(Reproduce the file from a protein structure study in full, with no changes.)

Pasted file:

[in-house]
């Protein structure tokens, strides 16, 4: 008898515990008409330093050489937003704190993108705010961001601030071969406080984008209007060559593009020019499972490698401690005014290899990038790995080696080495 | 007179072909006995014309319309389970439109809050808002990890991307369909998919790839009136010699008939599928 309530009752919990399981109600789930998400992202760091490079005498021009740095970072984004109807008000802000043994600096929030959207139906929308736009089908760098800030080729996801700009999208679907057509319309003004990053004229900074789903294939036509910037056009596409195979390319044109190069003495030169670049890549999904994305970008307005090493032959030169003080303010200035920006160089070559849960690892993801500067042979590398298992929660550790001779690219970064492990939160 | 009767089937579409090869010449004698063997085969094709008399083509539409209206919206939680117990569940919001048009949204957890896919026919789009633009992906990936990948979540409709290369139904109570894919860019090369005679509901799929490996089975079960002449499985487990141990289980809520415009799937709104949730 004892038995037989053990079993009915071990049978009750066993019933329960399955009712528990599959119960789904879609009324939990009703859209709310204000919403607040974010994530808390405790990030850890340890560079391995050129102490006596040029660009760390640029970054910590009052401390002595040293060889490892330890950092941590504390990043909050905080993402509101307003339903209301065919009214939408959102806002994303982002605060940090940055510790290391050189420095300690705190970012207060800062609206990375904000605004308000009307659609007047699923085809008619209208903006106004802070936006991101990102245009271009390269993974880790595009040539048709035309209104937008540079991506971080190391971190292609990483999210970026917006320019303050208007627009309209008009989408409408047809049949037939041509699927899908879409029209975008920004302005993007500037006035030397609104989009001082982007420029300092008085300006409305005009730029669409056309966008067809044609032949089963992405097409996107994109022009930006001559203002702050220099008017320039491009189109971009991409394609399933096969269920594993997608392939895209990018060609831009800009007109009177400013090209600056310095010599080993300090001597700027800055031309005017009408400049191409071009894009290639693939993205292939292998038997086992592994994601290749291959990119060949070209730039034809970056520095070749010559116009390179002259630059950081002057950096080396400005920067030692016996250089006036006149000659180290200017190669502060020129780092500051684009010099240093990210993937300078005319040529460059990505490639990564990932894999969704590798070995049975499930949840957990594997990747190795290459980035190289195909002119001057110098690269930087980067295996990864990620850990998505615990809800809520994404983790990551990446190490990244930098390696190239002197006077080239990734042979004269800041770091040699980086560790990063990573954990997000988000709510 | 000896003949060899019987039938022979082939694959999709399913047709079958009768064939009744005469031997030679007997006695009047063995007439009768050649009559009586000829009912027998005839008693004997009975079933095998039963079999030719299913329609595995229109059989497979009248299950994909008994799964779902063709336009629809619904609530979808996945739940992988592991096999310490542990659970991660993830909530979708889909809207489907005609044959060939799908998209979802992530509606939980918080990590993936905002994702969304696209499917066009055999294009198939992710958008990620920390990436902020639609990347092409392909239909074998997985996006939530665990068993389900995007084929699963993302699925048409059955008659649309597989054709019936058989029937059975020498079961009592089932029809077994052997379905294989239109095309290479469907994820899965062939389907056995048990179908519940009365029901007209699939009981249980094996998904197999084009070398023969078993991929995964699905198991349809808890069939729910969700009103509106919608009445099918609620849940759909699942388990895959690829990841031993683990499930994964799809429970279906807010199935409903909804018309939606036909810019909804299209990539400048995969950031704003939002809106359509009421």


[in-house]
């Protein structure tokens, strides 16, 4: 008898515990008409330093050489937003704190993108705010961001601030071969406080984008209007060559593009020019499972490698401690005014290899990038790995080696080495 | 007179072909006995014309319309389970439109809050808002990890991307369909998919790839009136010699008939599928 309530009752919990399981109600789930998400992202760091490079005498021009740095970072984004109807008000802000043994600096929030959207139906929308736009089908760098800030080729996801700009999208679907057509319309003004990053004229900074789903294939036509910037056009596409195979390319044109190069003495030169670049890549999904994305970008307005090493032959030169003080303010200035920006160089070559849960690892993801500067042979590398298992929660550790001779690219970064492990939160 | 009767089937579409090869010449004698063997085969094709008399083509539409209206919206939680117990569940919001048009949204957890896919026919789009633009992906990936990948979540409709290369139904109570894919860019090369005679509901799929490996089975079960002449499985487990141990289980809520415009799937709104949730 004892038995037989053990079993009915071990049978009750066993019933329960399955009712528990599959119960789904879609009324939990009703859209709310204000919403607040974010994530808390405790990030850890340890560079391995050129102490006596040029660009760390640029970054910590009052401390002595040293060889490892330890950092941590504390990043909050905080993402509101307003339903209301065919009214939408959102806002994303982002605060940090940055510790290391050189420095300690705190970012207060800062609206990375904000605004308000009307659609007047699923085809008619209208903006106004802070936006991101990102245009271009390269993974880790595009040539048709035309209104937008540079991506971080190391971190292609990483999210970026917006320019303050208007627009309209008009989408409408047809049949037939041509699927899908879409029209975008920004302005993007500037006035030397609104989009001082982007420029300092008085300006409305005009730029669409056309966008067809044609032949089963992405097409996107994109022009930006001559203002702050220099008017320039491009189109971009991409394609399933096969269920594993997608392939895209990018060609831009800009007109009177400013090209600056310095010599080993300090001597700027800055031309005017009408400049191409071009894009290639693939993205292939292998038997086992592994994601290749291959990119060949070209730039034809970056520095070749010559116009390179002259630059950081002057950096080396400005920067030692016996250089006036006149000659180290200017190669502060020129780092500051684009010099240093990210993937300078005319040529460059990505490639990564990932894999969704590798070995049975499930949840957990594997990747190795290459980035190289195909002119001057110098690269930087980067295996990864990620850990998505615990809800809520994404983790990551990446190490990244930098390696190239002197006077080239990734042979004269800041770091040699980086560790990063990573954990997000988000709510 | 000896003949060899019987039938022979082939694959999709399913047709079958009768064939009744005469031997030679007997006695009047063995007439009768050649009559009586000829009912027998005839008693004997009975079933095998039963079999030719299913329609595995229109059989497979009248299950994909008994799964779902063709336009629809619904609530979808996945739940992988592991096999310490542990659970991660993830909530979708889909809207489907005609044959060939799908998209979802992530509606939980918080990590993936905002994702969304696209499917066009055999294009198939992710958008990620920390990436902020639609990347092409392909239909074998997985996006939530665990068993389900995007084929699963993302699925048409059955008659649309597989054709019936058989029937059975020498079961009592089932029809077994052997379905294989239109095309290479469907994820899965062939389907056995048990179908519940009365029901007209699939009981249980094996998904197999084009070398023969078993991929995964699905198991349809808890069939729910969700009103509106919608009445099918609620849940759909699942388990895959690829990841031993683990499930994964799809429970279906807010199935409903909804018309939606036909810019909804299209990539400048995969950031704003939002809106359509009421």